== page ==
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ENGINEERING ACOUSTICS EE 363N

INDEX
(p,q,r) modes ....................28 cross product .....................35 gradient mechanical radiation
2θHP half-power beamwidth curl ....................................36 thermoacoustic .............32 impedance ....................... 18
.........................................16 D(r) directivity function ...16 gradient ratio .....................32 modal density.................... 28
A absorption......................27 D(θ) directivity function..14, graphing terminology ........36 modes................................ 28
a absorption coefficient ....21 15, 16 H enthalpy........................36 modulus of elasticity ........... 9
absorption..........................27 dB decibels .............2, 12, 13 h specific enthalpy............36 momentum conservation . 6, 8
average .........................27 dBA ...................................13 half-power beamwidth ......16 monopole .......................... 13
measuring.....................27 decibel .....................2, 12, 13 harmonic wave ..................36 moving coil speaker .......... 17
absorption coefficient ..21, 28 del......................................35 heat flux ............................11 mr radiation mass ............. 18
measuring.....................21 density .................................6 Helmholtz resonator ..........25 mufflers....................... 24, 25
acoustic analogies................8 equilibrium.....................6 henry ...................................3 musical intervals ............... 12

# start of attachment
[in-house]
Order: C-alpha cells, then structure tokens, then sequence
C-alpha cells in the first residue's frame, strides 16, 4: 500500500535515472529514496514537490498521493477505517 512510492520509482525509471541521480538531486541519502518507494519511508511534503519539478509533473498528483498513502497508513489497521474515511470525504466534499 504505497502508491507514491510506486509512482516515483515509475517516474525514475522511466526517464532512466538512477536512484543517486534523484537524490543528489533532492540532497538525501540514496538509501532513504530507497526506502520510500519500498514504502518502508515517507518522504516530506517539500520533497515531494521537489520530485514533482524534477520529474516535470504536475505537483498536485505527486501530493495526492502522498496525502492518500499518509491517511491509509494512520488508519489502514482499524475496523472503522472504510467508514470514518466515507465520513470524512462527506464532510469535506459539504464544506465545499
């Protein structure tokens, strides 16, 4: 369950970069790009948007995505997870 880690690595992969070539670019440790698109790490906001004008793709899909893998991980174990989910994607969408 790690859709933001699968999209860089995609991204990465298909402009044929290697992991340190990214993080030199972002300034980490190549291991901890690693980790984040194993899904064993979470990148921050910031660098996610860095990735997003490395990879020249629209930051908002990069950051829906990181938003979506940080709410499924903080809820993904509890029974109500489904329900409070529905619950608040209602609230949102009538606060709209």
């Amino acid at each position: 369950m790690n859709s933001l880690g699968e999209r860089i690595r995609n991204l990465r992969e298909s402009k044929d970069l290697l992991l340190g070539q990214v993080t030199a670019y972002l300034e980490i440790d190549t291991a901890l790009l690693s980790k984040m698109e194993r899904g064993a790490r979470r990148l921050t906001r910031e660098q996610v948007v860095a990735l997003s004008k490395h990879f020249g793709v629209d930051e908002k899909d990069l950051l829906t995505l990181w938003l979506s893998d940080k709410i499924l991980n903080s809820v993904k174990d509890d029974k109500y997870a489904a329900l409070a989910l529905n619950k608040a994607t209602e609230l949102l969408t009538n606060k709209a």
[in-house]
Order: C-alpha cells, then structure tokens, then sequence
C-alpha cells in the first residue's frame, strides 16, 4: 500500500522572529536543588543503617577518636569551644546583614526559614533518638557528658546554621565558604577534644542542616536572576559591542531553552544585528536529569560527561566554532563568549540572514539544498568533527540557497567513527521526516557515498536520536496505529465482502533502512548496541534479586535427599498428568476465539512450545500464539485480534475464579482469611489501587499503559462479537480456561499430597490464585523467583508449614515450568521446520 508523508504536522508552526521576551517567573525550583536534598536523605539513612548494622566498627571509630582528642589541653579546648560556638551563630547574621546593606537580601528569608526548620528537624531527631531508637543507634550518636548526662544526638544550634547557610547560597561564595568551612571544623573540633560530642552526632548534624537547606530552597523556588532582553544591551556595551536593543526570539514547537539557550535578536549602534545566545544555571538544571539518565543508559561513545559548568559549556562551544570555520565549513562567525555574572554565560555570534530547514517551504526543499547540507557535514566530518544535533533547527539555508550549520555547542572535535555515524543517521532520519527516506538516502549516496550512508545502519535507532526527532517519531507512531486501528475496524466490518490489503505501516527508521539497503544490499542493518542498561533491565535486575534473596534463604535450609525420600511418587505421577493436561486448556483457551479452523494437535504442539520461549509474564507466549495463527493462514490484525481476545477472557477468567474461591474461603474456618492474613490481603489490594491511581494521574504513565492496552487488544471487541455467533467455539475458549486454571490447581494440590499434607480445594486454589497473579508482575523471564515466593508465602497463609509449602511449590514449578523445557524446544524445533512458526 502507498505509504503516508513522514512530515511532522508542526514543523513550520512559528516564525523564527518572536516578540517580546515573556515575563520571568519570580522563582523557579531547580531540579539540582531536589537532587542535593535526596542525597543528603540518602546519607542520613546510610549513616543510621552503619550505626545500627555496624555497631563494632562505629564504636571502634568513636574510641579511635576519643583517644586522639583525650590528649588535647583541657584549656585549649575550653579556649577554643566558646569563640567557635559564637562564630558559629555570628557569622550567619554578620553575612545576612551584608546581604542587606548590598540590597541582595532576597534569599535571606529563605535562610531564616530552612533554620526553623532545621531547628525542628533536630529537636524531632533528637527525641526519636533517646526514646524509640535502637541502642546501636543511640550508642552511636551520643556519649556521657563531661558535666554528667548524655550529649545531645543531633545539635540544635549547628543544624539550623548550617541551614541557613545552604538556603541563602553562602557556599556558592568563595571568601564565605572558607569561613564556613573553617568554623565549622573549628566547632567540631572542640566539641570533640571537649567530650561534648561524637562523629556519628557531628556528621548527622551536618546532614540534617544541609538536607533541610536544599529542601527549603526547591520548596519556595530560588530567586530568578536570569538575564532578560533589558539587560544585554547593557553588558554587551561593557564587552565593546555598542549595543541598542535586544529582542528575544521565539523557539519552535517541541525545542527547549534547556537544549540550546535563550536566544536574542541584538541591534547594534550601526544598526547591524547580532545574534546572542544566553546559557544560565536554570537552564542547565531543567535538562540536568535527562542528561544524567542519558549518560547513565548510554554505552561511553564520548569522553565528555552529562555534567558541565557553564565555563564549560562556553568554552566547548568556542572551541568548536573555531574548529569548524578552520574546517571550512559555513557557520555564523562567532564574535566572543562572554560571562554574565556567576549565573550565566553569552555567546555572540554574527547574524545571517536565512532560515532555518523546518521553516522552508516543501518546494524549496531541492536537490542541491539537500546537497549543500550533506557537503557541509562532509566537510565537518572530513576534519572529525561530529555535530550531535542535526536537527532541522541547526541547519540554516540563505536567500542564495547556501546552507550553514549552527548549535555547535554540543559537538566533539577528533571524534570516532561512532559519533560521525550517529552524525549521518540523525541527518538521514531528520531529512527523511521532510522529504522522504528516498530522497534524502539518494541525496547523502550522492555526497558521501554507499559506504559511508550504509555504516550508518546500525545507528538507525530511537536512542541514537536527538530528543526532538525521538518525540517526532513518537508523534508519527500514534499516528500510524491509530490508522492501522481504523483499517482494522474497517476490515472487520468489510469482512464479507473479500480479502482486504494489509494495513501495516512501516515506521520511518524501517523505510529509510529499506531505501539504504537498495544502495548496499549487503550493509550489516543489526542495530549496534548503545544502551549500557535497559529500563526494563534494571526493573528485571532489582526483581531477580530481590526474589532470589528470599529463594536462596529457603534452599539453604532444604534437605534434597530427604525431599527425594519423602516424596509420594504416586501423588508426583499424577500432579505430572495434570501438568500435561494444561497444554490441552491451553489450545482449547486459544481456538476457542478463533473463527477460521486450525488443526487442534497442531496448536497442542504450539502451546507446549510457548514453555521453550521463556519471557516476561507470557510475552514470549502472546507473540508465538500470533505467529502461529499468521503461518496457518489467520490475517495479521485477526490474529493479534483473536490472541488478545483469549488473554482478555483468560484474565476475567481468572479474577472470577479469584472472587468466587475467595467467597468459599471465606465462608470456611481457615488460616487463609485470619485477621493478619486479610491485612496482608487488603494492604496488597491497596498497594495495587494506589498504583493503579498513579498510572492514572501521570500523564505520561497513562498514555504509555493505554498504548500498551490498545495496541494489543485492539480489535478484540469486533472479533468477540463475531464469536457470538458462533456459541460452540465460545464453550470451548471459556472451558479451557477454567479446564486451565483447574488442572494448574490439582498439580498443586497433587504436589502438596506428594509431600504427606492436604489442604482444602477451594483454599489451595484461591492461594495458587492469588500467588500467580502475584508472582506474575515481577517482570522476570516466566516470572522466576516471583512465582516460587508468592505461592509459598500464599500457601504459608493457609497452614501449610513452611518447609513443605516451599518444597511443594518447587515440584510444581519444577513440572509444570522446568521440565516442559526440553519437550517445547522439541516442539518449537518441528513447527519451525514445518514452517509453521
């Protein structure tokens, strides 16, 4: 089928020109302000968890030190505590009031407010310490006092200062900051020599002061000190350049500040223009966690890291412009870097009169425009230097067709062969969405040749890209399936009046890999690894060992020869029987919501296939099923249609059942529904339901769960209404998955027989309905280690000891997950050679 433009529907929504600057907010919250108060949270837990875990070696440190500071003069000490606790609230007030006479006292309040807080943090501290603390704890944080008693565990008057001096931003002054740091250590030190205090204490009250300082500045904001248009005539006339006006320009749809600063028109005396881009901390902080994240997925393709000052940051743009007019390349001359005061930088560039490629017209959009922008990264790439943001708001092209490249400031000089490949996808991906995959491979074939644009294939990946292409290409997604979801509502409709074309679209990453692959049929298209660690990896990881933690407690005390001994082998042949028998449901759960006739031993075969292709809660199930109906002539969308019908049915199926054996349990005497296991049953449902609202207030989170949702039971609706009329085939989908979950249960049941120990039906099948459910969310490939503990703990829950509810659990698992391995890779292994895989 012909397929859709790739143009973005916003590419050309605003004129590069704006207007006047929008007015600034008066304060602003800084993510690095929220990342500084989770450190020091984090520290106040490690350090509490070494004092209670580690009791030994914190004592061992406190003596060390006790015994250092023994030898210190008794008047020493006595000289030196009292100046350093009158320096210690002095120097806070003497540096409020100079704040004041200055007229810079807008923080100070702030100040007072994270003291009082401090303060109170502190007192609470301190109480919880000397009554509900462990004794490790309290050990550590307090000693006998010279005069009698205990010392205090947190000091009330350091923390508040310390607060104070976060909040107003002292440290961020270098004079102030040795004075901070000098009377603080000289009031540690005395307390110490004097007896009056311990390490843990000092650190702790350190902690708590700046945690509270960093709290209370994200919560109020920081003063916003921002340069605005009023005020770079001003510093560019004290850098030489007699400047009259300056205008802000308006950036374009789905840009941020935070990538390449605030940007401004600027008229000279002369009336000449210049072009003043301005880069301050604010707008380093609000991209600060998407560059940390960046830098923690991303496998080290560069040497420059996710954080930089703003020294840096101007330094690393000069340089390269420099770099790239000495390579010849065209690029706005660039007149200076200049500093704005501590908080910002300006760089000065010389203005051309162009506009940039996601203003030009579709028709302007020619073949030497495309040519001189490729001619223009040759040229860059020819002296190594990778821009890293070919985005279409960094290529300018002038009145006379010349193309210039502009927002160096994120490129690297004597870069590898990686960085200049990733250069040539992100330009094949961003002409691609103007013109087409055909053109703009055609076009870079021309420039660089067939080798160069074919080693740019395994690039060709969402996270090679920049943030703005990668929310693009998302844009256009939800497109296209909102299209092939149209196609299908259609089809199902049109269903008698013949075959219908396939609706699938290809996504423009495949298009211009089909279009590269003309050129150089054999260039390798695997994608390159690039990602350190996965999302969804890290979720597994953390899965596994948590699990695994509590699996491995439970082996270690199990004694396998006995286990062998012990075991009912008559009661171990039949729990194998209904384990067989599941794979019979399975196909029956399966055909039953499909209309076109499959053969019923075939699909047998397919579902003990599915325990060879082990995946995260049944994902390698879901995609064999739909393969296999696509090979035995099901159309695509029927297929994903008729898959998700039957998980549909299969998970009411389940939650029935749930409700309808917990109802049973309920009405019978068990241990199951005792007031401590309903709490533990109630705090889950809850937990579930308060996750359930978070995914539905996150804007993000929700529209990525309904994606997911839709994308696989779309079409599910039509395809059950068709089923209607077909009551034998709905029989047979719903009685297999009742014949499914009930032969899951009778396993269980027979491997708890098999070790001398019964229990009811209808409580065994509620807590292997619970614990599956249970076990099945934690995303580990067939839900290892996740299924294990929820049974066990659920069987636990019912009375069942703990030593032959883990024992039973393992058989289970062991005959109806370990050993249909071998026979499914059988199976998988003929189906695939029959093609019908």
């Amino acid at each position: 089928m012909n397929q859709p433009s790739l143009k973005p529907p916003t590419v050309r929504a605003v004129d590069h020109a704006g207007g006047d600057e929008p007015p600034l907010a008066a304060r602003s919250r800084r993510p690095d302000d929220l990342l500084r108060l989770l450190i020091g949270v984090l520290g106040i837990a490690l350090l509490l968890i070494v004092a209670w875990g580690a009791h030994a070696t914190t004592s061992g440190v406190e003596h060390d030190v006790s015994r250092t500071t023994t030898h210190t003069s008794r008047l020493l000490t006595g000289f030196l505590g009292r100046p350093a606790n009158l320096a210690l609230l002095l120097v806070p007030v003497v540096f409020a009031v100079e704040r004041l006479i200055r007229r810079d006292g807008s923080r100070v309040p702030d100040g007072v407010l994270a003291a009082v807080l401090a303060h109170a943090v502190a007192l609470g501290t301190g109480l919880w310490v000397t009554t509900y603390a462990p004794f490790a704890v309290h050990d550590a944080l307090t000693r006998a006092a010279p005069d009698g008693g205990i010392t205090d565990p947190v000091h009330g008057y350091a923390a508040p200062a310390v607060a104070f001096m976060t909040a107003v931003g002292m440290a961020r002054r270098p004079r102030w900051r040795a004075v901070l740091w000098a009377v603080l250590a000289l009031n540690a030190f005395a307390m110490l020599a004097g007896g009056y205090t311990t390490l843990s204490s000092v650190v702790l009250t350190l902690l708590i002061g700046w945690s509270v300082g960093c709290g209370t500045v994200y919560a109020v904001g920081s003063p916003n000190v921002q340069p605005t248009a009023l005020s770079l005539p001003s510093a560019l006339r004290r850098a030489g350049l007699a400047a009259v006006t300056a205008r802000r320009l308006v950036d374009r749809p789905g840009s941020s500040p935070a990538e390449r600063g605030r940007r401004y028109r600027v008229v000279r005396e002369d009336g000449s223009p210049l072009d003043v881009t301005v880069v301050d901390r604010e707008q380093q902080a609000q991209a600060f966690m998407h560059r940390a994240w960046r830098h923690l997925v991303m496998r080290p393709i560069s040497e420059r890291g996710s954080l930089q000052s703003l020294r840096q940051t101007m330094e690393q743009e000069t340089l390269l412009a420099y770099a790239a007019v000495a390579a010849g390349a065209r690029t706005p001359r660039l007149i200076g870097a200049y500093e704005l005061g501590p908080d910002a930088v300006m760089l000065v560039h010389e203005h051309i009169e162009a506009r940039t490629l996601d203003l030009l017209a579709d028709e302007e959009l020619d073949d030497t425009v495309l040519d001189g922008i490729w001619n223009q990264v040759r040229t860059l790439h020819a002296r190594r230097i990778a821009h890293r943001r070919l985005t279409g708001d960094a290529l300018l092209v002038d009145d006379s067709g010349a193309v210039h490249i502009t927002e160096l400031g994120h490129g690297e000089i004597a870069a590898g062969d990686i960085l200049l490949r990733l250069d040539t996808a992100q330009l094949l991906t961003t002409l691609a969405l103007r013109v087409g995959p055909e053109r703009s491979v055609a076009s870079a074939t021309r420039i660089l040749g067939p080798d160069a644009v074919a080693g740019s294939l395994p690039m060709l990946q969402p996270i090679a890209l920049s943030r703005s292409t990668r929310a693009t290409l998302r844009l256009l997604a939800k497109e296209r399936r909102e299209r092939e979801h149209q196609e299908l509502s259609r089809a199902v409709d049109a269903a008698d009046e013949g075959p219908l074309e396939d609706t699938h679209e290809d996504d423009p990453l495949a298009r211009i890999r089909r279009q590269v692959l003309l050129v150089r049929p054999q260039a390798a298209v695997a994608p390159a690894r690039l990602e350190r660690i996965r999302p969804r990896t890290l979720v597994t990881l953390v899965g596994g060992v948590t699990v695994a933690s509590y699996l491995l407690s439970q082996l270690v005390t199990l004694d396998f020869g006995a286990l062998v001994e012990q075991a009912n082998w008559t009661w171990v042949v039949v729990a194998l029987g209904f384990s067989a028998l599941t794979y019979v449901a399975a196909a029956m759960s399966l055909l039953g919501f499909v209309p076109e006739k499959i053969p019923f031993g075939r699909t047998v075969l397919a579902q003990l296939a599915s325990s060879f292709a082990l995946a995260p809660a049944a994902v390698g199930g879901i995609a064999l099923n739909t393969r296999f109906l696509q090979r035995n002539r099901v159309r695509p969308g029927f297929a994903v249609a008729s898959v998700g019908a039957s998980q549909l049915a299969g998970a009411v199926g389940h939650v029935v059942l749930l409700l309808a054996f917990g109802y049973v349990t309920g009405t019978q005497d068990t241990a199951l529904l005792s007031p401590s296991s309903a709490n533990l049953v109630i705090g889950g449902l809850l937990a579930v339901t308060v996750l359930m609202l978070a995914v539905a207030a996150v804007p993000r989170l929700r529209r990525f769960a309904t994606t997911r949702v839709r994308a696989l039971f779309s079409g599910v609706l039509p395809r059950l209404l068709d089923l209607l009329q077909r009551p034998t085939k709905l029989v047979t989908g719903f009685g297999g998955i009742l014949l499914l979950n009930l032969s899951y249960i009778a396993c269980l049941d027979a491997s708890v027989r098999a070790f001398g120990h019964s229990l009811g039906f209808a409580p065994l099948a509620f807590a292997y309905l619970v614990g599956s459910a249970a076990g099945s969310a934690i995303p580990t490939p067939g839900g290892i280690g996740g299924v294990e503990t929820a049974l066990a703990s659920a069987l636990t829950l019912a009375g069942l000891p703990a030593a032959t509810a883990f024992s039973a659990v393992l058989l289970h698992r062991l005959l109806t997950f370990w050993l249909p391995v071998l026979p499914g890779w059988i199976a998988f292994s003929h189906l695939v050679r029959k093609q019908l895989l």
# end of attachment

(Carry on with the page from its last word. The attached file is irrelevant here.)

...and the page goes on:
acoustic impedance........3, 10 dependent variable.............36 Hooke's Law........................4 N fractional octave ........... 12
acoustic intensity ...............10 diffuse field .......................28 horsepower ..........................3 n number of reflections .... 28
acoustic power...................10 diffuse field mass law........22 humidity ............................28 N(f) modal density............ 28
spherical waves ............11 dipole.................................14 hyperbolic functions..........34 nabla operator ................... 35
acoustic pressure..............5, 9 direct field ...................29, 30 I acoustic intensity10, 11, 12 natural angular frequency.... 4
effective..........................5 directivity function 14, 15, 16 If spectral frequency density natural frequency ................ 4
adiabatic ........................7, 36 dispersion ..........................22 ........................................13 newton................................. 3
adiabatic bulk modulus........6 displacement IL intensity level...............12 Newton's Law ..................... 4
ambient density................2, 6 particle .........................10 impedance .....................3, 10 noise.................................. 36
amp......................................3 divergence .........................35 air 10 noise reduction .................. 30
amplitude.............................4 dot product ........................35 due to air ......................18 NR noise reduction .......... 30
analogies..............................8 double walls ......................23 mechanical ...................17 number of reflections ........ 28
anechoic room ...................36 E energy density...............26 plane wave ...................10 octave bands...................... 12
arbitrary direction plane E(t) room energy density..26 radiation .......................18 odd function ........................ 5